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- Computing 101
To say iTunes is a pretty handy program is an understatement. It's pretty much the world's most used media player, and it doesn’t seem to mess up on a grand scale, but when there are blips and problems with iTunes, they seem to be insidiously annoying. Case in point: iTunes Error -42110.
You start iTunes. You wait for it to load. And it pops up an error message.
Even if you x-out of the error, it just keeps coming back every time you start iTunes. At the heart of the problem is a permissions error. Either through a conflict glitch or through a wonky update, iTunes disassociated all of the user account permissions it needs to confidently link purchases to accounts. It’s annoying, yes, but it’s also the sort of problem that’s relatively easy to tackle.
Try Running iTunes as an Administrator
This is the first thing you should do to make sure that your authorization is being recognized on the top level. To do this, search for iTunes in the Windows search box. The search box is located in the start menu of Windows Vista and 7. In Windows 8, you just start typing iTunes in the Metro screen and Windows will automatically begin searching.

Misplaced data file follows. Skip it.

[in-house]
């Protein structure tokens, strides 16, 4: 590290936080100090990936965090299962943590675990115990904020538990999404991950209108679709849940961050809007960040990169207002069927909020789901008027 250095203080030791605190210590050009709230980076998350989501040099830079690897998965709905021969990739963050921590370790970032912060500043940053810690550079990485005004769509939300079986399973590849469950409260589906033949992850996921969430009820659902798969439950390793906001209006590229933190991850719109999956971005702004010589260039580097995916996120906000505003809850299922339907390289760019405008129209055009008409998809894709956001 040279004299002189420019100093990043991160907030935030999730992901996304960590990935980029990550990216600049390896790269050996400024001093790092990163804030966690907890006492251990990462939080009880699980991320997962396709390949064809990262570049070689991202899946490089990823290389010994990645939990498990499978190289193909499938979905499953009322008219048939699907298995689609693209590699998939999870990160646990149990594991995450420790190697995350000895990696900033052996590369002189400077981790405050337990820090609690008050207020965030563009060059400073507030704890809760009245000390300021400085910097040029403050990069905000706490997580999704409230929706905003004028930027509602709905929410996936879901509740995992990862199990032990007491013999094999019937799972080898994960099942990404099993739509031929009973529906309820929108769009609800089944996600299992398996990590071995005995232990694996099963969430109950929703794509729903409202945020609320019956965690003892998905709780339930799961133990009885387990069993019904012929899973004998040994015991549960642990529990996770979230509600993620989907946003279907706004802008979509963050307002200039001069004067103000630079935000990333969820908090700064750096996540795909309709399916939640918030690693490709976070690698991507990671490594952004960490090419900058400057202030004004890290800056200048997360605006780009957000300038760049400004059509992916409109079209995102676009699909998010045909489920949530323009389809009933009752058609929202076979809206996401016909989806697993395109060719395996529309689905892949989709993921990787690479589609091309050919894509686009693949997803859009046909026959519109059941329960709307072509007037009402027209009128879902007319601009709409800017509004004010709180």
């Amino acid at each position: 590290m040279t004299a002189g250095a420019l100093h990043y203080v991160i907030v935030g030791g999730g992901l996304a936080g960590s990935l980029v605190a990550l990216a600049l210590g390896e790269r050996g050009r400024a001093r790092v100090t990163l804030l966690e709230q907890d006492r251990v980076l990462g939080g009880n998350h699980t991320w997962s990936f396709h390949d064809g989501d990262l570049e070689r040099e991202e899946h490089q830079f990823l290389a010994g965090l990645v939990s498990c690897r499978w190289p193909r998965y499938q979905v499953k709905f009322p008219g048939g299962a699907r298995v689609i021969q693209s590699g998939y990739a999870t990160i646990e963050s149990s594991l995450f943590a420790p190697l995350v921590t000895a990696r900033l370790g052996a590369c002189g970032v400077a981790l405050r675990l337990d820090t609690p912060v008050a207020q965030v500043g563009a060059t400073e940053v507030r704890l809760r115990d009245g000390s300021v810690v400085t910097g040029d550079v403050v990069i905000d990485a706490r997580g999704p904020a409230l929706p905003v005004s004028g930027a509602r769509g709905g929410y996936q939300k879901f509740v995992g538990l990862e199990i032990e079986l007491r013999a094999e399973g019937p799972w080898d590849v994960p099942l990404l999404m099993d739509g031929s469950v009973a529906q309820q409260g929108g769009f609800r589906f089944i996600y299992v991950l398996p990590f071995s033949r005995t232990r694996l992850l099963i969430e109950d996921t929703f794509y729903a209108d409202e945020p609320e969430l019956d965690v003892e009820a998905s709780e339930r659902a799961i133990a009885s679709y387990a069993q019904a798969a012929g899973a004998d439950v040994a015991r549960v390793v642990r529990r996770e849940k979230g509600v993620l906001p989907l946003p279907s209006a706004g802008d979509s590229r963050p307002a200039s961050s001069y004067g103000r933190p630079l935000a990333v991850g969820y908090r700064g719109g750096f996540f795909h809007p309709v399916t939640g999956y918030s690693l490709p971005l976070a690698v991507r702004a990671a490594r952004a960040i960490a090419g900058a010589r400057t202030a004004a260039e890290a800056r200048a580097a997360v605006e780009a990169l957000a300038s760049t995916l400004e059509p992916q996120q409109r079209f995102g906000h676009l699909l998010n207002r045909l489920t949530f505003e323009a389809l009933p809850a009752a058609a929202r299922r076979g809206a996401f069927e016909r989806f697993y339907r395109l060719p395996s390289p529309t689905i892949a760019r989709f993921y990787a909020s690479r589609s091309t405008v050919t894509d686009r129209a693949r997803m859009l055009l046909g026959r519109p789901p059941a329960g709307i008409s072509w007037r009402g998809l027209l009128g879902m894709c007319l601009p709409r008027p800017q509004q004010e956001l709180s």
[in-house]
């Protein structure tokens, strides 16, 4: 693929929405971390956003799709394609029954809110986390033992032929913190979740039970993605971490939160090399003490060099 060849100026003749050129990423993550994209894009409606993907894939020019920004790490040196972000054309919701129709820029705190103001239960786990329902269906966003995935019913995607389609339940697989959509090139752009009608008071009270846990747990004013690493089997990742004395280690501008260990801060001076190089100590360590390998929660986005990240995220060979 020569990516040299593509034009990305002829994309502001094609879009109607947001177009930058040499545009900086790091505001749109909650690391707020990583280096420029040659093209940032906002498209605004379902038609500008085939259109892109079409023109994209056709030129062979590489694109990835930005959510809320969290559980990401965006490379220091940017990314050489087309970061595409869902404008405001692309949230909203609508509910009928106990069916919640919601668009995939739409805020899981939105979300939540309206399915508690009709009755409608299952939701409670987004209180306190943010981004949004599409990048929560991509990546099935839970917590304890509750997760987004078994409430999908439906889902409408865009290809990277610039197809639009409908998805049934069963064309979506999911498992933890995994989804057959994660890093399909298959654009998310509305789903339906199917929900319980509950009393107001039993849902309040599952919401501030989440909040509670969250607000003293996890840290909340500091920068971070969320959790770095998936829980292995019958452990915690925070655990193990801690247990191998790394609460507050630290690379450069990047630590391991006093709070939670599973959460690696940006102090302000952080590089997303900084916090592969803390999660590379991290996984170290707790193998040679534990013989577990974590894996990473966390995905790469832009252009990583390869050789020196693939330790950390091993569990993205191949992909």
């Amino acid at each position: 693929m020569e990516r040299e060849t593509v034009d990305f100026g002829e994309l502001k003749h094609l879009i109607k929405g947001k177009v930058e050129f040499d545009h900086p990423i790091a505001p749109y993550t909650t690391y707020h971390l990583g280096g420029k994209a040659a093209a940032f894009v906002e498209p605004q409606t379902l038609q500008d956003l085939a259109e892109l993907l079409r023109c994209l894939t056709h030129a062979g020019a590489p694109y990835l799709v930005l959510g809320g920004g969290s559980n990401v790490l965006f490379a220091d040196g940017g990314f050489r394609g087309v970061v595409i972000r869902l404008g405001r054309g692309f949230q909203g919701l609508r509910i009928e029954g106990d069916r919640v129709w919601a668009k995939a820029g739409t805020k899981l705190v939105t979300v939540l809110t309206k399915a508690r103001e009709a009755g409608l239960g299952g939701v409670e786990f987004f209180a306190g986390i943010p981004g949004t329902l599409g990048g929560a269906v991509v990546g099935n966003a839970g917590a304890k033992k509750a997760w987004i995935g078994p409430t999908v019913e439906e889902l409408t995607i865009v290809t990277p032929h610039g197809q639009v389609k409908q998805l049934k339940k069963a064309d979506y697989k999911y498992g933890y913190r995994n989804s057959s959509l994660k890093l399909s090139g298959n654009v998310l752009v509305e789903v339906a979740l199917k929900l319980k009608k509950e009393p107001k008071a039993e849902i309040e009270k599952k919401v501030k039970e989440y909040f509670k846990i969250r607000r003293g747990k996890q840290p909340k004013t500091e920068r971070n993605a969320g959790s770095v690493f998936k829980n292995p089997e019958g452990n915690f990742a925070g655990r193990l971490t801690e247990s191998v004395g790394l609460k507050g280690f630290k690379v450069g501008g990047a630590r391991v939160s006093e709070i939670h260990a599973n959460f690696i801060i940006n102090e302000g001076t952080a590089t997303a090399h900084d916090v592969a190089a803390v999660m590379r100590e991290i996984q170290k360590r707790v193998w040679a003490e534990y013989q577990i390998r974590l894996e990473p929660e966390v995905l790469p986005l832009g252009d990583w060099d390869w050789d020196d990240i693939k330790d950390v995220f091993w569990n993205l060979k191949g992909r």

When the iTunes icon appears, right-click it. You will have an option to “Run as Administrator.”
Try (Re-)Authorizing Your iTunes Account
The next step is to try and stop error -42210 by simply authorizing iTunes as an administrator.
A lot of this is just starting from the top and working your way down. Log into the administrator account on your computer. Once you’re logged in, check to be sure that you have the latest version of iTunes downloaded. (There’s no sense in doing this with an old version.) You can check for the latest version here.
Then run iTunes as an administrator like you did before. Once iTunes is open, x-out of the error and go to the menu button at the top left corner of your screen.
- Select iTunes Store.
- Select Authorize This Computer.
- Enter your iTunes username and password to authorize the computer.
- Once your information has been saved, quit iTunes.
Re-open iTunes to see if the message appears.
Try Authorizing All Users
You can have multiple usernames and accounts in the iTunes store. It may be that your permission error stems from the fact that you have multiple accounts and you bought a particular item while signed into a different account than you’re trying to use now.
Which account were you logged into when you downloaded that new song you heard? If it wasn’t your account, the other person will need to authorize the computer by going to the top left menu, selecting iTunes Store and then Authorize This Computer to have access to all of the material that you’ve downloaded in their account.
If you’re curious about which account owns a particular item, you can always check. Select a particular item in your iTunes library and then select File. Click on Get Info and you’ll be able to see the account name in the Summary tab in the box that appears.
Try Turning Off User Account Controls